Moreover, driving can be the only feasible way to reach many destinations in Contra Costa. I found that transportation issues are significantly more likely to prevent people living in remote or less accessible neighborhoods than those who live in other neighborhoods from getting to doctors’ offices and hospitals, places of worship, grocery stores, and family or friends’ homes. Clients in those areas also are less likely to leave home as often and are more likely to say that their community has no mass transit stops, that stops are too far from their homes, or that buses and trains do not go where the clients need to go. Even clients with transit close to home sometimes have trouble walk- ing to stops (“it feels like a mile when I have arthritis in my knees,” one reported), but longer distances are especially hard for those who need places to rest, more time to cross streets, and smooth sidewalks. Although some studies have found that nondisabled drivers experience increased mobility in lower density areas such as suburbs, my findings present a different story.
Seniors and the disabled do not want to burden others, so they carefully choose which favors to request.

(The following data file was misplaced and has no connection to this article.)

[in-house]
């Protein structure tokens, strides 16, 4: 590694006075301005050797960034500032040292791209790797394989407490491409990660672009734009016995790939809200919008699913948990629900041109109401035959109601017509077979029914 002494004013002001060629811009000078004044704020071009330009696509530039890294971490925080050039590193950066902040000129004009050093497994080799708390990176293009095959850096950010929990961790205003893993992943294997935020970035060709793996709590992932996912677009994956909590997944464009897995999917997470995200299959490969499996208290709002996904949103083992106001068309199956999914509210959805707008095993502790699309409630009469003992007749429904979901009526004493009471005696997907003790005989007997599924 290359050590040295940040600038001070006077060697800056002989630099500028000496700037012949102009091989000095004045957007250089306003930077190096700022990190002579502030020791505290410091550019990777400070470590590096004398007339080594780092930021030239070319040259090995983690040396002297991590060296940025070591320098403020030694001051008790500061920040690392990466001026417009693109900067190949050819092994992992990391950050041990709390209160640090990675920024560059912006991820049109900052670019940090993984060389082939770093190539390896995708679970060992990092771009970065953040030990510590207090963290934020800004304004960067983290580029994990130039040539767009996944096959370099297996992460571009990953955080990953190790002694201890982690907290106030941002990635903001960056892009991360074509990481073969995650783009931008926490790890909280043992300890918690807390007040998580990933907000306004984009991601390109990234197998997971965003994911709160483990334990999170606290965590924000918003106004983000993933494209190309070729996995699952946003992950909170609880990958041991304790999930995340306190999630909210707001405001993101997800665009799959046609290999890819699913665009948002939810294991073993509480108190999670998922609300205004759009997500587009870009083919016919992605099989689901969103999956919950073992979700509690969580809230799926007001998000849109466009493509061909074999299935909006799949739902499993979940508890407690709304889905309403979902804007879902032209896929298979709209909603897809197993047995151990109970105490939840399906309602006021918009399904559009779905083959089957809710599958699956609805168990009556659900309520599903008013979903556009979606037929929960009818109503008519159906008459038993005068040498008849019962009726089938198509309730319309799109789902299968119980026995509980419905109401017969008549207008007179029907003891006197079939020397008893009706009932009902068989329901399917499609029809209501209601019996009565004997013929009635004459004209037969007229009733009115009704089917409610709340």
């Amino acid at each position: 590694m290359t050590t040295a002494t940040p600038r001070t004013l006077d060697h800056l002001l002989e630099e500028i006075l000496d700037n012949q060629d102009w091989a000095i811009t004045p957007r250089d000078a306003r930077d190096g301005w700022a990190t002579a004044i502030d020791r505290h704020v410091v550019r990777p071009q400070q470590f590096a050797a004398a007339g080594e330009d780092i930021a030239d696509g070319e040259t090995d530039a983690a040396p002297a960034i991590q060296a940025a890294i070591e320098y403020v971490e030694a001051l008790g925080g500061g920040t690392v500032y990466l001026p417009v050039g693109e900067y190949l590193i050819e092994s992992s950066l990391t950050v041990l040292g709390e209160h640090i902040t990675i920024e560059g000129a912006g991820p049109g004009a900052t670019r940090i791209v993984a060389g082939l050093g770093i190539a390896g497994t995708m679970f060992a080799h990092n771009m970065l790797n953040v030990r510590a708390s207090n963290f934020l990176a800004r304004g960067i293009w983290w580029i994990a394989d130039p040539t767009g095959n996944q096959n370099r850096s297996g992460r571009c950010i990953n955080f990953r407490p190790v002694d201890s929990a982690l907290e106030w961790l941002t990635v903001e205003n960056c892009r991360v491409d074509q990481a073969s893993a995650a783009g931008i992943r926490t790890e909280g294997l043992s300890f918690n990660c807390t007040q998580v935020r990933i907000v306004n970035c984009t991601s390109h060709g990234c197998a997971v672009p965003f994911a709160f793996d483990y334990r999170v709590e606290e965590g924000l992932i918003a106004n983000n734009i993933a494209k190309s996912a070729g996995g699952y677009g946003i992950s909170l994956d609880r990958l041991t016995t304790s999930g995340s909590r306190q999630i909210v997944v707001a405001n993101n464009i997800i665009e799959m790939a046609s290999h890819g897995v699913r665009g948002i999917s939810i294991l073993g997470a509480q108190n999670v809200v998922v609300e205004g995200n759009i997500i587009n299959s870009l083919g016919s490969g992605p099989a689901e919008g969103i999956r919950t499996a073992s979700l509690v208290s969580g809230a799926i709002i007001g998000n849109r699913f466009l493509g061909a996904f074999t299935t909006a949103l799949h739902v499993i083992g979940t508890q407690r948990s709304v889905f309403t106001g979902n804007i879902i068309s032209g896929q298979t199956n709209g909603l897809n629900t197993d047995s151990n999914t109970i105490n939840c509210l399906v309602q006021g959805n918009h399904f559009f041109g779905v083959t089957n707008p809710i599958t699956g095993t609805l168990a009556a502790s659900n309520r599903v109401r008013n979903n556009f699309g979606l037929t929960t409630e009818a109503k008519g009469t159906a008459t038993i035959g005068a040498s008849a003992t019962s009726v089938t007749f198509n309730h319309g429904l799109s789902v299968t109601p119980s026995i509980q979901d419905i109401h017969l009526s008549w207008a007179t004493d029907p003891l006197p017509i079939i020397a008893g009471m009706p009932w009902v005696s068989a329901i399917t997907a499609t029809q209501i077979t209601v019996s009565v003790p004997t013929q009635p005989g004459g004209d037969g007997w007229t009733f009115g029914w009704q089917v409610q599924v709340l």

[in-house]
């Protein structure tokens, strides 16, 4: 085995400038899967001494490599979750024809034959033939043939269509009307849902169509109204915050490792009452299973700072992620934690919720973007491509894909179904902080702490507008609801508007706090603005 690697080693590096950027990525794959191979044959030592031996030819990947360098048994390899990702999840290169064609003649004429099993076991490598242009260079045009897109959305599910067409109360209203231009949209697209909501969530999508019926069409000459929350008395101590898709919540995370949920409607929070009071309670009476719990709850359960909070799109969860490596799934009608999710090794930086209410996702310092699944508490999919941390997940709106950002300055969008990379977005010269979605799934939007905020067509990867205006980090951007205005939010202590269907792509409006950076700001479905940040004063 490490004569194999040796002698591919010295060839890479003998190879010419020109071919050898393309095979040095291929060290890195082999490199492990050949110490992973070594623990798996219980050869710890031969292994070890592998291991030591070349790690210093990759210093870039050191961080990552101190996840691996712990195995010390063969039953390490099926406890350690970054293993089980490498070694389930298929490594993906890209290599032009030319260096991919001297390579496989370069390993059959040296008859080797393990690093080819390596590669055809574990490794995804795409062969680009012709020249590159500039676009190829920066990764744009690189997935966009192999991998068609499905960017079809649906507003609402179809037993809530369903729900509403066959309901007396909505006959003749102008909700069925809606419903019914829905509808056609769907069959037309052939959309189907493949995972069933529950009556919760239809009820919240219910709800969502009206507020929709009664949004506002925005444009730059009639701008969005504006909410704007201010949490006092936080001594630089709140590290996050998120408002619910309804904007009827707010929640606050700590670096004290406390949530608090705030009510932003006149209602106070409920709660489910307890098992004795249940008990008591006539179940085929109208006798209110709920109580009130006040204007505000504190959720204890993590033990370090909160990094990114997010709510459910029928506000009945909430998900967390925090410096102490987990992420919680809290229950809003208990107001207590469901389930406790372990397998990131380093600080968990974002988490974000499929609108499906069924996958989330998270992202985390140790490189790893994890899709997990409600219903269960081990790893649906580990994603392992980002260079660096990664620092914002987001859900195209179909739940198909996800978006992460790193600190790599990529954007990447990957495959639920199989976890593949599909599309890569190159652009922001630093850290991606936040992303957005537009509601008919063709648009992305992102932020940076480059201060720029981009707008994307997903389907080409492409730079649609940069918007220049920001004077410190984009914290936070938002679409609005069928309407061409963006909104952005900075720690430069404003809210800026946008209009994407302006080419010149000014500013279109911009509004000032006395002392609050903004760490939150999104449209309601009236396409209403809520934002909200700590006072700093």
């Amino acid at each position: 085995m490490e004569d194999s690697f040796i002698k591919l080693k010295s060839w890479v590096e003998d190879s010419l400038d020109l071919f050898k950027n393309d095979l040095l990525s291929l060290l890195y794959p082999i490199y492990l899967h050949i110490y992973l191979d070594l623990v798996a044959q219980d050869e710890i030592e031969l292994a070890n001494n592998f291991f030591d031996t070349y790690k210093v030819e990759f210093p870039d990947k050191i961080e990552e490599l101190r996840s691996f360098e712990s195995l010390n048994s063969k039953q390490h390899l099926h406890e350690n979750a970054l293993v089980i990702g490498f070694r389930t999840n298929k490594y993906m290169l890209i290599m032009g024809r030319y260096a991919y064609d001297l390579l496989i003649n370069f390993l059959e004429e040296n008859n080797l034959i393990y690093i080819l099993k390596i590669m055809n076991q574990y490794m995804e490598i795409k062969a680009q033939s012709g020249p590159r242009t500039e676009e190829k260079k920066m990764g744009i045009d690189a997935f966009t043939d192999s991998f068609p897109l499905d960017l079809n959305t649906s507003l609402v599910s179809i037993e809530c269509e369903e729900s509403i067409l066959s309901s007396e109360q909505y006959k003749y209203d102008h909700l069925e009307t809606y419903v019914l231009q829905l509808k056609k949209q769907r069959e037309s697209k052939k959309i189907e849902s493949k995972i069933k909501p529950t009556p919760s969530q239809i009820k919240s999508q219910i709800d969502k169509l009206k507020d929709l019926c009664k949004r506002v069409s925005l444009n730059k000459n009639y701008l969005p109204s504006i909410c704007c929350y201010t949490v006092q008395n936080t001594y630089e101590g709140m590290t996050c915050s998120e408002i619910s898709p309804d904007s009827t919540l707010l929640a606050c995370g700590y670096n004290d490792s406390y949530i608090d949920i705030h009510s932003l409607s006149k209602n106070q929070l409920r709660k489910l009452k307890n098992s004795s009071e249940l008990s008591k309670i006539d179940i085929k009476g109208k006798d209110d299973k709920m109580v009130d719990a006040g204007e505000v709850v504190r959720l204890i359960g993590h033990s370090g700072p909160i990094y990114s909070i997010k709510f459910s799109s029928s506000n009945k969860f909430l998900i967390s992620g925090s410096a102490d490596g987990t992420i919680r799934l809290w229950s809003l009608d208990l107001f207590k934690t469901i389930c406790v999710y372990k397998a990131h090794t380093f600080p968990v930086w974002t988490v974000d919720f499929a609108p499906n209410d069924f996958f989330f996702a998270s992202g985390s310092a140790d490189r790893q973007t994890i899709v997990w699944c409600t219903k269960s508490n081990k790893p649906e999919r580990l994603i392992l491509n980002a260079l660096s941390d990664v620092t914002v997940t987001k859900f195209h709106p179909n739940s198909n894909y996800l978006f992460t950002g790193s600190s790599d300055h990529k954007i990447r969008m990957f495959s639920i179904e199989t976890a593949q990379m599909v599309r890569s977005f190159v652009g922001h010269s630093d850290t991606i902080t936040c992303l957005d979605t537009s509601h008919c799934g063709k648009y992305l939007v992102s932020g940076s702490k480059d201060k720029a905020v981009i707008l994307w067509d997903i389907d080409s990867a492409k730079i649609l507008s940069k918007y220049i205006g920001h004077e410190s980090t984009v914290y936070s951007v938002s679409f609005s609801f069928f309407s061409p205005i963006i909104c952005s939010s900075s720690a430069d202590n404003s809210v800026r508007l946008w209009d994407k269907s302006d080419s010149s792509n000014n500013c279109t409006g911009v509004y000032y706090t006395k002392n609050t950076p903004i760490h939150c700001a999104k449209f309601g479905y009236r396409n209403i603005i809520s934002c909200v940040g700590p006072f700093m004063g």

Unfortunately, clients cannot rely on being driven by others. Almost half of all respondents live alone, which makes it more difficult to get an impromptu lift to buy food, for example. A recent Contra Costa focus group concluded that working family members, especially in suburban areas, do not have time to take seniors where they want to go. Seniors and the disabled do not want to burden others, so they carefully choose which favors to request. Researchers, including those mining the 2001 National Household Travel Survey, have found that seniors and disabled people abandon social, religious, and recreational trips first when they have to rely on rides from others.
No magic solution exists for all these problems, or for others detailed in survey responses. Yet the findings highlight the need for continued action. In 2003, California’s Governor Schwarzenegger unsuccessfully proposed cutting homecare services for 75,000 clients and lowering homecare workers’ pay to the minimum wage, and he has made similar proposals since then. The Service Employees International Union (SEIU), which represents IHSS homecare workers in many California counties, including Contra Costa, helped fight such cuts. Change is needed, but not a reduction in services: what is needed is an expansion. Following are the key recommendations that my research produced.
Allow Homecare Workers To Provide Transportation